U.S. and British government departments are warning businesses and individuals about a new global cyberattack targeting vulnerable routers and networking equipment across the world.
The Department of Homeland Security (DHS), FBI and United Kingdom’s Cyber Security Centre believe Russian state-sponsored cybercriminals are behind the attack. [Read the alert.]
“The current state of U.S. network devices—coupled with a Russian government campaign to exploit these devices—threatens the safety, security, and economic well-being of the United States,” the alert states.
How? They’re targeting network devices that are using default passwords or aren’t up to date on software.
It’s a man-in-the-middle attack where the compromised devices can be used as a tool for more malicious activity. The FBI is confident that will include supporting espionage, stealing intellectual property, and gaining and retaining access to networks. Big picture: it all puts the pieces in place for a future attack.
What should you do?
Hackers have always been scanning vulnerable devices, so you must do your part:
- Monitor your network for intrusions and frequently check your device logs (a history of activity records) for malicious access attempts.
- Regularly check with vendors for newly identified security vulnerabilities verification and detection and cross-check with your vendors.
- Download and install software and firmware updates, and patches from trusted sources.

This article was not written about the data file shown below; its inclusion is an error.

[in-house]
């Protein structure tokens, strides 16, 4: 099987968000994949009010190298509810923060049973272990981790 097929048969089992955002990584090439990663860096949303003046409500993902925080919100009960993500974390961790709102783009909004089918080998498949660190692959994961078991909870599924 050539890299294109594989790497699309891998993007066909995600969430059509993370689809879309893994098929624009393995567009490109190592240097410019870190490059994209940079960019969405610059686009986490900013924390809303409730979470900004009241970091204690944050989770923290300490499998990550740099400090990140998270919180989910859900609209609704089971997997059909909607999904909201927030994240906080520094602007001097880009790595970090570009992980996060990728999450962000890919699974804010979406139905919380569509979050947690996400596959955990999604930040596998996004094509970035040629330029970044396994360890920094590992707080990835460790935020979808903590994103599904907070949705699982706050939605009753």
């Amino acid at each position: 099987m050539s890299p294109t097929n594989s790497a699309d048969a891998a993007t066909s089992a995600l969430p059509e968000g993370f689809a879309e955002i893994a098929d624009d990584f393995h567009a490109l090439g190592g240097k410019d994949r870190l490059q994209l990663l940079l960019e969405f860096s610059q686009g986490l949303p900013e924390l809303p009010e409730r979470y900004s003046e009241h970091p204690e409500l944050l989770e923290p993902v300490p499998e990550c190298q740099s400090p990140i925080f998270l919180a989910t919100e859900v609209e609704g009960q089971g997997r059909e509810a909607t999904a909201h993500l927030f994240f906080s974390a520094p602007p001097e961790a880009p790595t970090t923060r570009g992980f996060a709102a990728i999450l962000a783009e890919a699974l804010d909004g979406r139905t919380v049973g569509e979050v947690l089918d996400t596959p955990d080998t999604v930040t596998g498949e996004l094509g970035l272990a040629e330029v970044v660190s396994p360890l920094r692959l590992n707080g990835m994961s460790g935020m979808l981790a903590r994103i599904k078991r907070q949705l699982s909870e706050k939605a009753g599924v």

Ready to take it further (and this might take someone with expertise):
- Do not allow unencrypted (plaintext) management protocols to enter your network.
- When encrypted protocols such as SSH, HTTPS, or TLS are not possible, management protocols from outside your organization should be done through an encrypted Virtual Private Network (VPN), where both ends are authenticated.
- Disable legacy unencrypted protocols (e.g. Telnet, FTP) and unnecessary devices. Where possible, use modern encrypted protocols such as SSH and SNMPv3.
- Restrict communications with host-based firewall to deny flow of packets from unwanted hosts.
- Enforce strong password polices, including avoid reusing the same password across multiple devices or implement two-factor authentication across your network.
Want to get even more technical yet?
- Implement Principles of Least Privilege (PoLP), separate sensitive information and security requirements when designing network segments.
- Block untrusted Internet-source access to your network device management interface and only restrict device management to an internal trusted host or LAN.
- Implement a VLAN Access Control List, a filter that controls access to and from VLANs.
- Segregate standard network traffic from management traffic.